While only two highly pricey RIAA file-sharing suits against individuals concluded in court this year (Capitol V Thomas-Rasset and later Sony V Tenenbaum), four other trials were established, with the defendants failing to appear in court. The same judge who oversaw the Tenenbaum trial issued default judgments this week, to the insane tune of…minimum penalties.
The four defendants who failed to appear (and thus suffering an automatic loss) will have to pay damages of $750 per song, an average total of $7,500 each. Now while that would crush most twenty-somethings, it’s certainly not the terrifying price tag of $675,000 and $1.92 million issued to Tenenbaum and Rasset, respectively. Not to mention how much they spent on lawyer fees for their multi-year trials.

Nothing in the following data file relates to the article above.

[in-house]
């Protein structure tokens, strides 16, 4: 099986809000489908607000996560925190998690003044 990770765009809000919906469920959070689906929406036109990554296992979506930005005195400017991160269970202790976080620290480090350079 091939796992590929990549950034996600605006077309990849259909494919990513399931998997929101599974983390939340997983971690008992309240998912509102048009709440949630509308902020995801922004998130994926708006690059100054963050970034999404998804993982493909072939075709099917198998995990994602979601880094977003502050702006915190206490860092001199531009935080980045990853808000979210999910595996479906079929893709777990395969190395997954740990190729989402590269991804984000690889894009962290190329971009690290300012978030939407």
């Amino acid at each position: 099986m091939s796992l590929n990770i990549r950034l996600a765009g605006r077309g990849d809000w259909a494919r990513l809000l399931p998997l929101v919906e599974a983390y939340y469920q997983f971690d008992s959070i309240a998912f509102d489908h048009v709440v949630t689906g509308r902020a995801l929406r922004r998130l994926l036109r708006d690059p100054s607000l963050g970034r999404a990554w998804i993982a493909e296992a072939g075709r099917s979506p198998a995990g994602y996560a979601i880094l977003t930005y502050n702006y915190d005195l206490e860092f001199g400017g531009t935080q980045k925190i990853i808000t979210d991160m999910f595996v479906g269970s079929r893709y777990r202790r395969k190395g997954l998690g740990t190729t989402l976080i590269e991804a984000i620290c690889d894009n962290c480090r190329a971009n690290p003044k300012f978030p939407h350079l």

There you have it. Get called to court, don’t answer. It’s working great for Roman Polanski.
Just in case any of our readers are dumb enough to take my writing as serious legal advice, some of Ars Technica’s readers make a good point.
I was interested more in what happens within the federal court system for this article, but several commenters rightly point out that “not showing up” isn’t the cheapest way out of such situations. Settling with the RIAA usually leads to payments of between $3,000 and $5,000, lower than the default judgments issued here by Judge Gertner. Convincing a jury that you’re innocent could be cheaper still (if you find a pro bono lawyer), though it comes with certain obvious risks.
[Via Ars Technica]